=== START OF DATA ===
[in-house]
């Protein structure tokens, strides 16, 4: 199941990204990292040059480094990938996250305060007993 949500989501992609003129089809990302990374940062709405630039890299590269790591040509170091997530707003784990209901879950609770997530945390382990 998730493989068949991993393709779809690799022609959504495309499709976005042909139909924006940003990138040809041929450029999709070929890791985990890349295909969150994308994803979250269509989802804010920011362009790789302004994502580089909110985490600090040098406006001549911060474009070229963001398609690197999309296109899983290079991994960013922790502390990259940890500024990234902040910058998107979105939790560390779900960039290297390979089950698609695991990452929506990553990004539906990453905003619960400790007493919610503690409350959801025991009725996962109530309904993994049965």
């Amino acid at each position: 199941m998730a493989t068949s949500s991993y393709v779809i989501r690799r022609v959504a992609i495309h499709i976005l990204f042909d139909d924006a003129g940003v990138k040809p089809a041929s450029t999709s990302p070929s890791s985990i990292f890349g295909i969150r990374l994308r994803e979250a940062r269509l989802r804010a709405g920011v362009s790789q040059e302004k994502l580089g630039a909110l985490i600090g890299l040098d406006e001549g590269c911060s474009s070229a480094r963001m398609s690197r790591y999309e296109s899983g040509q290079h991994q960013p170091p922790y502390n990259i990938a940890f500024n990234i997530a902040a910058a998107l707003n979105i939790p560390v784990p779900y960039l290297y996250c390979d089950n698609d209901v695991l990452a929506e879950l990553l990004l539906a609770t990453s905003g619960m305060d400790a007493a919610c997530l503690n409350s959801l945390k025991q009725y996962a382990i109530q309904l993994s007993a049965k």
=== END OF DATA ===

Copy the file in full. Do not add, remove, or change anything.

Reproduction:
[in-house]
């Protein structure tokens, strides 16, 4: 199941990204990292040059480094990938996250305060007993 949500989501992609003129089809990302990374940062709405630039890299590269790591040509170091997530707003784990209901879950609770997530945390382990 998730493989068949991993393709779809690799022609959504495309499709976005042909139909924006940003990138040809041929450029999709070929890791985990890349295909969150994308994803979250269509989802804010920011362009790789302004994502580089909110985490600090040098406006001549911060474009070229963001398609690197999309296109899983290079991994960013922790502390990259940890500024990234902040910058998107979105939790560390779900960039290297390979089950698609695991990452929506990553990004539906990453905003619960400790007493919610503690409350959801025991009725996962109530309904993994049965």
């Amino acid at each position: 199941m998730a493989t068949s949500s991993y393709v779809i989501r690799r022609v959504a992609i495309h499709i976005l990204f042909d139909d924006a003129g940003v990138k040809p089809a041929s450029t999709s990302p070929s890791s985990i990292f890349g295909i969150r990374l994308r994803e979250a940062r269509l989802r804010a709405g920011v362009s790789q040059e302004k994502l580089g630039a909110l985490i600090g890299l040098d406006e001549g590269c911060s474009s070229a480094r963001m398609s690197r790591y999309e296109s899983g040509q290079h991994q960013p170091p922790y502390n990259i990938a940890f500024n990234i997530a902040a910058a998107l707003n979105i939790p560390v784990p779900y960039l290297y996250c390979d089950n698609d209901v695991l990452a929506e879950l990553l990004l539906a609770t990453s905003g619960m305060d400790a007493a919610c997530l503690n409350s959801l945390k025991q009725y996962a382990i109530q309904l993994s007993a049965k």